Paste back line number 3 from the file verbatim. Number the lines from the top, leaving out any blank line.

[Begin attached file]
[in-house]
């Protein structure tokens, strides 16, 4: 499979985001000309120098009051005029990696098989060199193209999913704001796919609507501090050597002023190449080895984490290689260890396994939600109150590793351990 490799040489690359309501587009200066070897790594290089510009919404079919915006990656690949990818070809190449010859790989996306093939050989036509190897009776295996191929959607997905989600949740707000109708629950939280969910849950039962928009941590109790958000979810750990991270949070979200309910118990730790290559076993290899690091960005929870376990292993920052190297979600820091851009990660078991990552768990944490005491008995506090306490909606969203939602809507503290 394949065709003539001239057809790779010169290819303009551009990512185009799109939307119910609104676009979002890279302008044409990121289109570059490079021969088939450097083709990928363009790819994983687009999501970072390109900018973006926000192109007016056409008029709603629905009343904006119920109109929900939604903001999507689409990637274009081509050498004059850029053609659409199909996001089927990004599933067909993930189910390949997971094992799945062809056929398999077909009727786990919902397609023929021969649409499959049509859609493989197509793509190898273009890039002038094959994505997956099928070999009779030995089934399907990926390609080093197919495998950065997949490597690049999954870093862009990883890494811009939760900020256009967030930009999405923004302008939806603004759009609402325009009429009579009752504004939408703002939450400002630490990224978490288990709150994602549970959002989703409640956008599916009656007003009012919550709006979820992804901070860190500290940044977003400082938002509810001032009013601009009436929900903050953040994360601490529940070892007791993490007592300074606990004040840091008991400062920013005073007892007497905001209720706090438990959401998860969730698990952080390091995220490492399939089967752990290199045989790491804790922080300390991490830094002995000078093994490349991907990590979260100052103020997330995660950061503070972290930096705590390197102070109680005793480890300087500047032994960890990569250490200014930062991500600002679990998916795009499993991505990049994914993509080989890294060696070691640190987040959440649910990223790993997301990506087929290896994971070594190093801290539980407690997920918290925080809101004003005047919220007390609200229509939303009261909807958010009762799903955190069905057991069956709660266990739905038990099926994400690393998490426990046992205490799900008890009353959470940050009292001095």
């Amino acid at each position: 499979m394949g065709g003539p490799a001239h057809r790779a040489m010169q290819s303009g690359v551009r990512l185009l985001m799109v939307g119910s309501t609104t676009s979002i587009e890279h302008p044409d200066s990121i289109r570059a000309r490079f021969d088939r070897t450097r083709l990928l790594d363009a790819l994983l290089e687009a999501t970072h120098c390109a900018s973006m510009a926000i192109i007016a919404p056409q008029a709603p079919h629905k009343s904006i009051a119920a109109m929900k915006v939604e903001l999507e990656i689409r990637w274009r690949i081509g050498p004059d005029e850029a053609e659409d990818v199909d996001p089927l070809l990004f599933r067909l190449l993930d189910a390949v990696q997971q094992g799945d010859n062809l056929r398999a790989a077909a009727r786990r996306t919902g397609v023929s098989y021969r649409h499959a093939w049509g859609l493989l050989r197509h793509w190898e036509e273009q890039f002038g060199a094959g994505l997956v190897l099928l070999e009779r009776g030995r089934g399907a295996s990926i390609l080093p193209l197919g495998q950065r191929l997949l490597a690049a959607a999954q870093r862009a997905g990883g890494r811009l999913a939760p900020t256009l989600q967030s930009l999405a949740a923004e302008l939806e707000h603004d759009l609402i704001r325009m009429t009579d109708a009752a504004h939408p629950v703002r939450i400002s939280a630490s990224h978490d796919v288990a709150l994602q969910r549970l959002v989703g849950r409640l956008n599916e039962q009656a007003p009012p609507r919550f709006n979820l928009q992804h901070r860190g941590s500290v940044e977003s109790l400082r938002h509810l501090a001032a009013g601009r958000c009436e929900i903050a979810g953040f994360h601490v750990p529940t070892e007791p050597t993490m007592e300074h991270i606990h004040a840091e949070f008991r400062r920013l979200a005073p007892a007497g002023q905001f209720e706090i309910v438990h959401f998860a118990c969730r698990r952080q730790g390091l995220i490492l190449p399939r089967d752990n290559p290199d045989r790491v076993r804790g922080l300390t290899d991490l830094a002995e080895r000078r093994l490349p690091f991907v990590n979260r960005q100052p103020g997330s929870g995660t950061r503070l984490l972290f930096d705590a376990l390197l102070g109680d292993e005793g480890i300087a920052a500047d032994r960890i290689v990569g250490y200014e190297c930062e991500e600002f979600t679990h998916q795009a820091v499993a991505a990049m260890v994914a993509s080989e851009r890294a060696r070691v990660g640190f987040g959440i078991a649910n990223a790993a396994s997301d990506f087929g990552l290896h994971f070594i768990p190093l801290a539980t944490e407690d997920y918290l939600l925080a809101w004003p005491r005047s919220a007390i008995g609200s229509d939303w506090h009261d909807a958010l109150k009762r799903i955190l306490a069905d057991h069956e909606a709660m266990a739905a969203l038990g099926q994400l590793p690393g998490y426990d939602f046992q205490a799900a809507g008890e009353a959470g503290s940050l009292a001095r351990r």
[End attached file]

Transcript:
């Amino acid at each position: 499979m394949g065709g003539p490799a001239h057809r790779a040489m010169q290819s303009g690359v551009r990512l185009l985001m799109v939307g119910s309501t609104t676009s979002i587009e890279h302008p044409d200066s990121i289109r570059a000309r490079f021969d088939r070897t450097r083709l990928l790594d363009a790819l994983l290089e687009a999501t970072h120098c390109a900018s973006m510009a926000i192109i007016a919404p056409q008029a709603p079919h629905k009343s904006i009051a119920a109109m929900k915006v939604e903001l999507e990656i689409r990637w274009r690949i081509g050498p004059d005029e850029a053609e659409d990818v199909d996001p089927l070809l990004f599933r067909l190449l993930d189910a390949v990696q997971q094992g799945d010859n062809l056929r398999a790989a077909a009727r786990r996306t919902g397609v023929s098989y021969r649409h499959a093939w049509g859609l493989l050989r197509h793509w190898e036509e273009q890039f002038g060199a094959g994505l997956v190897l099928l070999e009779r009776g030995r089934g399907a295996s990926i390609l080093p193209l197919g495998q950065r191929l997949l490597a690049a959607a999954q870093r862009a997905g990883g890494r811009l999913a939760p900020t256009l989600q967030s930009l999405a949740a923004e302008l939806e707000h603004d759009l609402i704001r325009m009429t009579d109708a009752a504004h939408p629950v703002r939450i400002s939280a630490s990224h978490d796919v288990a709150l994602q969910r549970l959002v989703g849950r409640l956008n599916e039962q009656a007003p009012p609507r919550f709006n979820l928009q992804h901070r860190g941590s500290v940044e977003s109790l400082r938002h509810l501090a001032a009013g601009r958000c009436e929900i903050a979810g953040f994360h601490v750990p529940t070892e007791p050597t993490m007592e300074h991270i606990h004040a840091e949070f008991r400062r920013l979200a005073p007892a007497g002023q905001f209720e706090i309910v438990h959401f998860a118990c969730r698990r952080q730790g390091l995220i490492l190449p399939r089967d752990n290559p290199d045989r790491v076993r804790g922080l300390t290899d991490l830094a002995e080895r000078r093994l490349p690091f991907v990590n979260r960005q100052p103020g997330s929870g995660t950061r503070l984490l972290f930096d705590a376990l390197l102070g109680d292993e005793g480890i300087a920052a500047d032994r960890i290689v990569g250490y200014e190297c930062e991500e600002f979600t679990h998916q795009a820091v499993a991505a990049m260890v994914a993509s080989e851009r890294a060696r070691v990660g640190f987040g959440i078991a649910n990223a790993a396994s997301d990506f087929g990552l290896h994971f070594i768990p190093l801290a539980t944490e407690d997920y918290l939600l925080a809101w004003p005491r005047s919220a007390i008995g609200s229509d939303w506090h009261d909807a958010l109150k009762r799903i955190l306490a069905d057991h069956e909606a709660m266990a739905a969203l038990g099926q994400l590793p690393g998490y426990d939602f046992q205490a799900a809507g008890e009353a959470g503290s940050l009292a001095r351990r």